Bereaved families demand immediate Covid-19 inquiry
In a letter organised by Covid-19 Bereaved Families for Justice, some of the UK’s biggest charities and traes unions have joined forces with families impacted by deaths from Covid-19 to write to the Prime Minister demanding an immediate statutory public inquiry into the Government’s handling of the Covid-19 pandemic.
Signatories to the letter, including DR UK, the British Medical Association, TUC, Unite, GMB, Amnesty International, UK Black Pride, the Race Equality Foundation argue that the pandemic inquiry must begin with a ‘rapid review phase’, as took place at the beginning of the Taylor Inquiry following the Hillsborough disaster, so that initial findings can be reported quickly.
The letter’s signatories are demanding an urgent inquiry in order for the Government to minimise further loss of life. They say the inquiry should address:
- The effectiveness of the UK’s test and trace programme.
- How the Government has made and communicated key decisions and risk levels.
- The impact of Covid-19 on Black and minority ethnic communities.
- How the NHS is responding to the crisis, including: the effectiveness of NHS 111, the threat of Covid-19 transmission in care homes and hospitals, and the ability of the NHS to carry out other urgent treatments.
Jo Goodman, Covid-19 Bereaved Families for Justice co-Founder, said: “We have been making the case for an urgent inquiry and rapid review since June. If the Prime Minister met with us as we asked and listened to what we had to say then, we may not be in the situation we are now.
“It is clear a Covid-19 inquiry cannot be delayed any longer. It must be a statutory public inquiry and it must have a rapid review first stage like the Taylor Review after the Hillsborough Disaster. No more people have to die. It’s time to learn lessons and save lives.”
Fazilet Hadi, Disability Rights UK Head of Policy said: “59% of those who died from Covid-19 were Disabled people. It was known at the outset of the crisis that some Disabled people would be at great risk, yet the measures taken were not enough to protect us. We support calls for a judge-led Rapid Review, to learn lessons and prevent future deaths.”
DR UK: urgent investigation into all current do not resuscitate orders needed after release of CQC report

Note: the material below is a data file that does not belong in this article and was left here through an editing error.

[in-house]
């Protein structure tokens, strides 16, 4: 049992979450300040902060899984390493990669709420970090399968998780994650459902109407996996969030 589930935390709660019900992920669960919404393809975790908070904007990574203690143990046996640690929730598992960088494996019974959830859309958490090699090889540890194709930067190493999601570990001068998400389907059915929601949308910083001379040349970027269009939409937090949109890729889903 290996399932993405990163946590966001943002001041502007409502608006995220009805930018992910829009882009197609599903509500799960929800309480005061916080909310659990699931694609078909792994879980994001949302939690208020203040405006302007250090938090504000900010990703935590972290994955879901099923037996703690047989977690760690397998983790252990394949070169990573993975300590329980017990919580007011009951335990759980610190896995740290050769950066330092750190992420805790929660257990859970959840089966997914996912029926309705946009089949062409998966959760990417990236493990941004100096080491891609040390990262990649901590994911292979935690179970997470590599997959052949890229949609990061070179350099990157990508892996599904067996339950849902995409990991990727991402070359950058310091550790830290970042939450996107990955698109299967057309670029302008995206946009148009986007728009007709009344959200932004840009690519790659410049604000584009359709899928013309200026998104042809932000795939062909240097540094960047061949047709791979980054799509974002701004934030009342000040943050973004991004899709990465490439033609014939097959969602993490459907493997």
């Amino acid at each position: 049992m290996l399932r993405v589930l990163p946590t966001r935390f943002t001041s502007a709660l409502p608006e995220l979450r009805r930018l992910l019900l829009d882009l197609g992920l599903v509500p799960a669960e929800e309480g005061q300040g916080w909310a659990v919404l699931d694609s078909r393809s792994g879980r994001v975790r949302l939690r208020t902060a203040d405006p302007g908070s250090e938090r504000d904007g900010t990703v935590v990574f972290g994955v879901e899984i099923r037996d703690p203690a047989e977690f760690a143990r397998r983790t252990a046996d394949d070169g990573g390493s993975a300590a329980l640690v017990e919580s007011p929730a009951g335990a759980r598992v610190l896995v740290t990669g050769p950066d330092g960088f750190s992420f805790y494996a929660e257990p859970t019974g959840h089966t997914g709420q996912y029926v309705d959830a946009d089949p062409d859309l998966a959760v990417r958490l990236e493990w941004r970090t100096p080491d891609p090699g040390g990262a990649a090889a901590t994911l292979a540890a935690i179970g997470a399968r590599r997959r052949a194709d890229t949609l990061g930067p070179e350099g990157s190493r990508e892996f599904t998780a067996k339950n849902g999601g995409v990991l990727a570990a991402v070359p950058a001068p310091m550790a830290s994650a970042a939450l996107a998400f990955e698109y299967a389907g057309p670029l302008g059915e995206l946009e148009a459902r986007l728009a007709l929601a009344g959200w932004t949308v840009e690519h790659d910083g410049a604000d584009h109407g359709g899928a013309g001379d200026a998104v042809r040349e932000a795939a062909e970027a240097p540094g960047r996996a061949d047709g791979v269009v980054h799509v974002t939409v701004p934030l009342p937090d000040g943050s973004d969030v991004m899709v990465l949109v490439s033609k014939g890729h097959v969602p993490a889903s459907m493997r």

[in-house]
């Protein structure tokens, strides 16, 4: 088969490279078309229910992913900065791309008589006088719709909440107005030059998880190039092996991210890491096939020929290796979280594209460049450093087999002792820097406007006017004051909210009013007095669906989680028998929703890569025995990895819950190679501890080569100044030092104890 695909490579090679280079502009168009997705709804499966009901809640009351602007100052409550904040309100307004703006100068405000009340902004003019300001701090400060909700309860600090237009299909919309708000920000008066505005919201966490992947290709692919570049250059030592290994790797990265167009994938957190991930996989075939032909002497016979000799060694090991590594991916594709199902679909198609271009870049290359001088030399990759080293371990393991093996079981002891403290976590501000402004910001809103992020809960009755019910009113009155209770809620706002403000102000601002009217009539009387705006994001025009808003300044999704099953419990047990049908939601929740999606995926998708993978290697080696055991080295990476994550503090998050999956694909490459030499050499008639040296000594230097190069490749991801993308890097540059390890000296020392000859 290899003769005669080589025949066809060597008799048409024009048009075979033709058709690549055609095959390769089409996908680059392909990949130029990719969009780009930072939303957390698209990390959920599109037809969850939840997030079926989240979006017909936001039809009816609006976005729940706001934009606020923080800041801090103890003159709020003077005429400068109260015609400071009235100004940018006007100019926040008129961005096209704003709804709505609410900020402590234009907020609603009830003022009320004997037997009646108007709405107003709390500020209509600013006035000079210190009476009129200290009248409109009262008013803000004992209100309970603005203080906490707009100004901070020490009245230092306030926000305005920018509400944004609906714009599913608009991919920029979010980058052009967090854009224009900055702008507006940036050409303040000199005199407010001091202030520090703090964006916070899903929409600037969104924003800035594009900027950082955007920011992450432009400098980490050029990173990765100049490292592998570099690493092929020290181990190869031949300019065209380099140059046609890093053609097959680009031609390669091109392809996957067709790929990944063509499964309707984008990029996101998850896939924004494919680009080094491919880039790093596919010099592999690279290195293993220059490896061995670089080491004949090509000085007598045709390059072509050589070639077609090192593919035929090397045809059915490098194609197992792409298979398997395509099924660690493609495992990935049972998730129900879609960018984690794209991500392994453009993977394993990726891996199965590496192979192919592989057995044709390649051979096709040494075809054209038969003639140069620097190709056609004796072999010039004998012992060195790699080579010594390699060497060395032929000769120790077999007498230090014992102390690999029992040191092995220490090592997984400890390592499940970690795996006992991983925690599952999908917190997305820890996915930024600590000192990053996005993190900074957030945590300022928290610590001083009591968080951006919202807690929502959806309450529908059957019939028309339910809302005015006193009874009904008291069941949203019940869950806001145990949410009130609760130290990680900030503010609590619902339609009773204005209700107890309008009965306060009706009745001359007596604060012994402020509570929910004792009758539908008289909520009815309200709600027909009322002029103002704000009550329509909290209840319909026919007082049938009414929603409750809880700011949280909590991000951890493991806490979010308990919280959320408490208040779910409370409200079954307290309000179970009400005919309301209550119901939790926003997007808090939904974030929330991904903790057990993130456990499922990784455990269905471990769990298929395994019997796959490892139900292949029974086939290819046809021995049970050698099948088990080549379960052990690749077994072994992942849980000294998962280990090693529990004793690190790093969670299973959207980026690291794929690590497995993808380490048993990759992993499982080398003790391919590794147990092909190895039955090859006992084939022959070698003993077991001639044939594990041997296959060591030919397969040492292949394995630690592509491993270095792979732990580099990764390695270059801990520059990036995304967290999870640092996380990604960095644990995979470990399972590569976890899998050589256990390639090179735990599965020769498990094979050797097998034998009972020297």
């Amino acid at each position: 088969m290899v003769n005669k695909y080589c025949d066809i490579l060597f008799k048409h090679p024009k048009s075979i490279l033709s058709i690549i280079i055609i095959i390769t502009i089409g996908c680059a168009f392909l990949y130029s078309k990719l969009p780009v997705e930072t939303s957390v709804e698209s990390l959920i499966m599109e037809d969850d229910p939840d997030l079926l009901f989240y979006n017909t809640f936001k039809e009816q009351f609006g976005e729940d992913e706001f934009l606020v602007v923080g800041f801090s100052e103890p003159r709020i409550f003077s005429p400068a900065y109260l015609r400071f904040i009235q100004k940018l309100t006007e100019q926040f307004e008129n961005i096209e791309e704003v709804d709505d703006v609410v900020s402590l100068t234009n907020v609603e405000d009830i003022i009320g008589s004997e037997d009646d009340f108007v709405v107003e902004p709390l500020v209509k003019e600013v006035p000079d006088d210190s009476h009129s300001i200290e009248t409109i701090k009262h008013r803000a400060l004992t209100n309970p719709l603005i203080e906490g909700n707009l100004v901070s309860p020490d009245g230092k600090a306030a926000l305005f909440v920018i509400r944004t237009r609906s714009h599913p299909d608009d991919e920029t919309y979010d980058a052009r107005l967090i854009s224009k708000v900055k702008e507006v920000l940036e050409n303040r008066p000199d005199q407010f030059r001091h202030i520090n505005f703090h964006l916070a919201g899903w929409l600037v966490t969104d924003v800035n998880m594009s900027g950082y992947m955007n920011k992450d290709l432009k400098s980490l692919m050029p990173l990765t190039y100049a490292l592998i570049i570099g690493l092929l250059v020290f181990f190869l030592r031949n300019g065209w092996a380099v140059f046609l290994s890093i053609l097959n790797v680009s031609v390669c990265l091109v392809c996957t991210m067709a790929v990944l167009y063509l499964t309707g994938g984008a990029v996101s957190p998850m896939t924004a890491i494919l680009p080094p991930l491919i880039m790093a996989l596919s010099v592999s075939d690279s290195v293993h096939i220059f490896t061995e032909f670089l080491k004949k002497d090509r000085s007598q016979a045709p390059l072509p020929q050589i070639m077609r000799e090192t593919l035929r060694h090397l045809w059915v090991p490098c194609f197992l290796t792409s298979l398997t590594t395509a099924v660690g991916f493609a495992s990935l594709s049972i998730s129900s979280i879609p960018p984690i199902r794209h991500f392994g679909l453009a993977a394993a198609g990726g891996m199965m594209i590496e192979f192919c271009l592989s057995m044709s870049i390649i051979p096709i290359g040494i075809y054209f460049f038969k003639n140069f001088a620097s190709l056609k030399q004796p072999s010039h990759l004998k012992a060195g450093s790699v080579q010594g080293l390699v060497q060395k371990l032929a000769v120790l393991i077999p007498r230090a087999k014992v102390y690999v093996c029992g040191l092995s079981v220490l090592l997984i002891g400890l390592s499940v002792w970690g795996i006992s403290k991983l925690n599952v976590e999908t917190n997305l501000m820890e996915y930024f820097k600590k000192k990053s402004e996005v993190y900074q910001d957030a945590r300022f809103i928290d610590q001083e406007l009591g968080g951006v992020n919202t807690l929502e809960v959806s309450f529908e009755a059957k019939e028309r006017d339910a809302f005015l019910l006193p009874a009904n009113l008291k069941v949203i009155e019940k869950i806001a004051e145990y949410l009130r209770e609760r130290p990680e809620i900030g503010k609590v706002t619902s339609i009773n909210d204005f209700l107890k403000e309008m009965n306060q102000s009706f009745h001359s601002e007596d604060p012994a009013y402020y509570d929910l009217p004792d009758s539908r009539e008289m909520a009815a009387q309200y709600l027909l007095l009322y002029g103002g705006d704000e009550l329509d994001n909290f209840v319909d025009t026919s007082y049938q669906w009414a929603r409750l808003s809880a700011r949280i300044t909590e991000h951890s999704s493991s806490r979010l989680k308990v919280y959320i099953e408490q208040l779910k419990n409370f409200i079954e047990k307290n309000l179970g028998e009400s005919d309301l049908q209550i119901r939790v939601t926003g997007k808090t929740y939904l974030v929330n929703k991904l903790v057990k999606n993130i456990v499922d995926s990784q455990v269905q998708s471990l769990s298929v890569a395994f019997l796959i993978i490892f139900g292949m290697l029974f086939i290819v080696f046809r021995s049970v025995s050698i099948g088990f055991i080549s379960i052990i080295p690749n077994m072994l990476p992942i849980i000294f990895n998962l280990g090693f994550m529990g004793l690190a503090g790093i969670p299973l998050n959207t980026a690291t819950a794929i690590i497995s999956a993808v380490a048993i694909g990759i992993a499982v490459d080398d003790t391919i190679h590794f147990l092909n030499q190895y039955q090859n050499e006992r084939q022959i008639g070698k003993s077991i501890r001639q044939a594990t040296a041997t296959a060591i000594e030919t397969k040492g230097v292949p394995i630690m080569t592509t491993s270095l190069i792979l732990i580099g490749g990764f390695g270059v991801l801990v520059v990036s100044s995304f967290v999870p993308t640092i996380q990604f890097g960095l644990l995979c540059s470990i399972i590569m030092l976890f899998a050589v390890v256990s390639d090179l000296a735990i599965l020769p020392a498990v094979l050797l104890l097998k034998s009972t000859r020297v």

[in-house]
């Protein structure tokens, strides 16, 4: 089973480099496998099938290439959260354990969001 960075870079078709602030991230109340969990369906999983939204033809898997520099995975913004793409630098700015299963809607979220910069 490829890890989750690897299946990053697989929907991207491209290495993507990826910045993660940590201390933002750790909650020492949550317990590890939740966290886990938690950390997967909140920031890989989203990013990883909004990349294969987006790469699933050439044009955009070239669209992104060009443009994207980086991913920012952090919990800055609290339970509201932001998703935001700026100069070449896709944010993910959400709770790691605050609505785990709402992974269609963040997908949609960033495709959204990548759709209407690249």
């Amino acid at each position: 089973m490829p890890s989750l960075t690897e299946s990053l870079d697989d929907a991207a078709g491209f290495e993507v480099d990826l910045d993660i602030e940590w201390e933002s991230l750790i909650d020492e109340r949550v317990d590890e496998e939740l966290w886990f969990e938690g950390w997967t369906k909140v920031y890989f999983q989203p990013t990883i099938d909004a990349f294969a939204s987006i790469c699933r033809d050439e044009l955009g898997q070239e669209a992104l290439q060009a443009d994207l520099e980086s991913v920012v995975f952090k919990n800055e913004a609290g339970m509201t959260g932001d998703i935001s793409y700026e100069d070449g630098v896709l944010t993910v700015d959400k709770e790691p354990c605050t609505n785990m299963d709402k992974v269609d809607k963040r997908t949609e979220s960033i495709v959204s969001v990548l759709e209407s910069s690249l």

Unforeseen pressures on care homes may have led to the decision to use do not attempt cardiopulmonary resuscitation (DNACPR) (do not resuscitate) orders without patient consent at the start of the Coronavirus pandemic.
This is one of the main early findings from the CQC’s interim report from the review of DNACPR it is currently undertaking.
The CQC noted that guidance intended to help clinicians assess frailty as part of a wider, holistic assessment around the appropriateness of critical care may have been interpreted as the sole basis for clinical decisions in some instances.
In this case, the misinterpretation was quickly acknowledged, and revised guidance was issued five days later to make it clear that this was not an appropriate use of the tool.
DR UK Head of Policy Fazilet Hadi said: “A root and branch investigation of every DNACPR order currently in place is needed to ensure that there is not a single case of an unrequested DNACPR order left in place from the Spring.
“The blanket application of these orders at the start of the pandemic felt akin to genocide by stealth to disabled people.
“That we could be assessed as being ‘too frail’ to make our own decisions about whether we live or die shows how there is fundamentally a systemic lack of respect and consideration to view us as equal to non-disabled people.
“It is inconceivable that such orders would be placed, en masse, on the medical records of non-disabled people, and yet there we were.
“We welcome the CQC’s efforts to date in investigating this horrific, sorry subject.”
Read more on our website.
If you have had a DNACPR or had one reviewed since the start of the pandemic in March, the CQC would like to hear your experiences.
Take the survey.
Visits to care homes allowed under new guidance
Visits to care homes are now allowed again providing that visitors can produce a negative rapid Covid test in advance of the visit.
Visits to family homes and parks may also now be possible for some care home residents under new government guidance. The changes apply to care home residents in all tiers.
DR UK’s Head of Policy Fazilet Hadi said: “It has taken far too long to get to this stage, with significant impacts on care home residents’ mental health, as well as the deteriorating impacts on those with dementia. We welcome this news and hope for better outcomes for care home residents going forward.”
Read more on our website.
More than half of the UK population living in destitution are in long term ill health or are disabled people: new JRF research
A new Joseph Rowntree Foundation (JRF) research study highlights that more than half of the population (54%) living in destitution was disabled, with COVID-19-associated delays in the processing of disability-related benefits claims and appeals having a detrimental effect on those involved.
The JRF says that ‘destitution’ “denotes the circumstances facing people Who cannot afford to buy the absolute essentials that we all need to eat, stay warm and dry, and keep clean.”